There is a piece in the Guardian about prescription of antidepressants. The figures have been compiled using a combination of data from a prescription database as well as census data. The figures show interesting trends across the UK although there are a number of factors which influence antidepressant use and there are various reasons why the actual use may differ. A mixed methods approach would be useful to investigate the trends identified.
Over at the Alzheimer Research Forum there is coverage of a small longitudinal study which shows a greater rate of atrophy in Alzheimer’s Disease associated brain regions including the parhippocampal gyrus. However it would be useful to have a larger replication of the data as well as a l0nger follow-up period (this follow-up period in this study is 2 years). Additionally while atrophy in various structures such as the Medial Temporal Lobe are good predictors of conversion to Alzheimer’s Disease atrophy doesn’t necessarily result in disease. Thus Alzheimer’s Disease conversion rates over a longer follow-up period would usefully add to these findings.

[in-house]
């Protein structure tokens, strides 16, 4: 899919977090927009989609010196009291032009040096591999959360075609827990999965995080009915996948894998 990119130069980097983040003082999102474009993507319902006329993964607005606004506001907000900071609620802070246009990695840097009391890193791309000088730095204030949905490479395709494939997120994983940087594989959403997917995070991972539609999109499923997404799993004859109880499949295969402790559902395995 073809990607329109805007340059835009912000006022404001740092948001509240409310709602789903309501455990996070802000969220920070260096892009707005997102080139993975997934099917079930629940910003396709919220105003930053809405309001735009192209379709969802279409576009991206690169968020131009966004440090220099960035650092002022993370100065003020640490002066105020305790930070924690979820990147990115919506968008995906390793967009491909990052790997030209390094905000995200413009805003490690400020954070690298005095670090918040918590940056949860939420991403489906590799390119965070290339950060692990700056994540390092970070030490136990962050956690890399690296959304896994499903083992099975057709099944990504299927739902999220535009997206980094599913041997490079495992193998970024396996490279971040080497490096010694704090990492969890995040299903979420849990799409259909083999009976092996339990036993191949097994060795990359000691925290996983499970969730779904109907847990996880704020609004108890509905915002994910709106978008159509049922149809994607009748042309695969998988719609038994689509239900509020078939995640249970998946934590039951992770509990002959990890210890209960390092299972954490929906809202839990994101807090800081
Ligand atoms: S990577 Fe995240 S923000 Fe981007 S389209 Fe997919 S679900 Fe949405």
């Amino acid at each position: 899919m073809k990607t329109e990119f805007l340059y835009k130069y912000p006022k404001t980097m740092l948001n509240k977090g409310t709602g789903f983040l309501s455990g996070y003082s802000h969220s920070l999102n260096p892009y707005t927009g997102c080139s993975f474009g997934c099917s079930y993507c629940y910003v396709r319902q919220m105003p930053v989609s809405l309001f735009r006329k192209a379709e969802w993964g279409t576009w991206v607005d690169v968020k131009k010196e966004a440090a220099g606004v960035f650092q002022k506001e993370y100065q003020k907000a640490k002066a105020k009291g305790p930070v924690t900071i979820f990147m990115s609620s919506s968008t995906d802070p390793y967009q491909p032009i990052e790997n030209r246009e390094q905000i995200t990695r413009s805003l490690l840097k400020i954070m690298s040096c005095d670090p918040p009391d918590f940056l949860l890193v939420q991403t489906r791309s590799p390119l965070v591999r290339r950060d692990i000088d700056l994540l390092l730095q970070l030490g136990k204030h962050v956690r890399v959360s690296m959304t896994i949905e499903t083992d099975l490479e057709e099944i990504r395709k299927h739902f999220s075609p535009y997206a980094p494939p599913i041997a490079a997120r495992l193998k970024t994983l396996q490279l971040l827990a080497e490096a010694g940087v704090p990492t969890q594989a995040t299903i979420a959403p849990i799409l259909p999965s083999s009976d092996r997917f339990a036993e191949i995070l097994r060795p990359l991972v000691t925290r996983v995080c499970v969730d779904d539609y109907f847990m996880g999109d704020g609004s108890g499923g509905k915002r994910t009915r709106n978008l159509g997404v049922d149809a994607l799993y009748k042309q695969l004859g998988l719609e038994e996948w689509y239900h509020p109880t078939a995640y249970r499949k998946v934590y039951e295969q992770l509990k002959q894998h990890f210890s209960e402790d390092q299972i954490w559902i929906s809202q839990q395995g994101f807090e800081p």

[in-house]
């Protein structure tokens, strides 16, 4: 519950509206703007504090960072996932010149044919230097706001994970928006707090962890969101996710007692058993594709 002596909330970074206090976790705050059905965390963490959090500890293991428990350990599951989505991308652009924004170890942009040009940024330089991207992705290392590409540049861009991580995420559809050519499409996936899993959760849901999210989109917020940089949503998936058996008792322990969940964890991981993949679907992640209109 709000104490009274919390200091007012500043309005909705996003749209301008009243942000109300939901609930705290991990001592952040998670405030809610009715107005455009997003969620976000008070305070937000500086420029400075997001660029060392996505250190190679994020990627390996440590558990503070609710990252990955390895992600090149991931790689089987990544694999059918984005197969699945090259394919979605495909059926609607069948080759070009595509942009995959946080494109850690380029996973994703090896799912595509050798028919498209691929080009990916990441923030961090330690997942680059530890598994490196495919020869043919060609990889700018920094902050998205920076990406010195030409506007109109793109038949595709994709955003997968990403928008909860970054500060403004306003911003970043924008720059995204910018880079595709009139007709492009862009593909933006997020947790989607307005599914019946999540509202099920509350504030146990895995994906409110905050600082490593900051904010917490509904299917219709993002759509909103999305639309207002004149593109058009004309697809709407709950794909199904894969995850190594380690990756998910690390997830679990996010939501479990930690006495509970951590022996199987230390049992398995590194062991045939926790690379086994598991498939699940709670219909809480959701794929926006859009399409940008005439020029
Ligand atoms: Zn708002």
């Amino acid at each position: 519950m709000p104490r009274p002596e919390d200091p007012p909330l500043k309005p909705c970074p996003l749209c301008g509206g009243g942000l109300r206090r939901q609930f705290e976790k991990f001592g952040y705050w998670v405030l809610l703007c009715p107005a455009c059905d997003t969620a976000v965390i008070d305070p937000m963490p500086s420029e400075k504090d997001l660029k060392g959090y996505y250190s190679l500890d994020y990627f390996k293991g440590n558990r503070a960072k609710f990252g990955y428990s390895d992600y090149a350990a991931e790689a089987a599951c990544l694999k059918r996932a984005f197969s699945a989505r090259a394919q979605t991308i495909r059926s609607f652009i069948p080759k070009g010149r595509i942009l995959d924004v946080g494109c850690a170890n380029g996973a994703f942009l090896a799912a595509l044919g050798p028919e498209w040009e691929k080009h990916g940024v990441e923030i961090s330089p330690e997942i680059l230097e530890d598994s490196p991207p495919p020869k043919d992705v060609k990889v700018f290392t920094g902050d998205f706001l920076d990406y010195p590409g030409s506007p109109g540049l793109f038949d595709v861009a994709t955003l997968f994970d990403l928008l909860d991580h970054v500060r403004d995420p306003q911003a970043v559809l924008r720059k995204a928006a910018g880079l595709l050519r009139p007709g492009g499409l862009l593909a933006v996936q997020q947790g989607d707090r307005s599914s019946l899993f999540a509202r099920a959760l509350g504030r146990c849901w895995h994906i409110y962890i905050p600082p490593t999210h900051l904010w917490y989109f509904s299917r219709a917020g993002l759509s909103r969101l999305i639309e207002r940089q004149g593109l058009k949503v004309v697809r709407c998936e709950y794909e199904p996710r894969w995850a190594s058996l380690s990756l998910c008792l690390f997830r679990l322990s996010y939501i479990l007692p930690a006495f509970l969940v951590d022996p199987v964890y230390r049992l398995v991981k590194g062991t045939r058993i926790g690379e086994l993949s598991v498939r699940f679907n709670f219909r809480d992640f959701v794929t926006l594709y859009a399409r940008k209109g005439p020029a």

There is a critical review of the use of a combination of Memantine and an ACHEI in the march edition of the neurologist. The researchers identified one relevant study and concluded that there was insufficient data to determine if the statistically significant improvement in outcome measures such as ADL’s was clinically significant.
One post-mortem study (n=23) found an inverse correlation between number of Lewy bodies in the Amygdala and Amydala volume using prior MRI but no other correlations between MRI and neuropathological findings.
A moderately sized (n=547) longitudinal study showed evidence of a correlation between depressive symptoms (using the 15-point Geriatric Depression Scale) and Executive Control Function (ECF) as well as psychomotor speed but not memory (using the California Verbal Learning Task).
There is a write-up of an interesting study relating GABA levels in the brain to ability to learn motor tasks. GABA levels in the brain were measured using a technique referred to as Magnetic Resonance Spectroscopy. The researchers were able to use a standardised test which involved the application of a direct current to subjects’ scalps. This is known to produce a change in GABA levels. The magnitude of the change in subjects was found to positively correlate with the rate at which subjects learnt on motor tasks. It will be interesting to see further research in this area.
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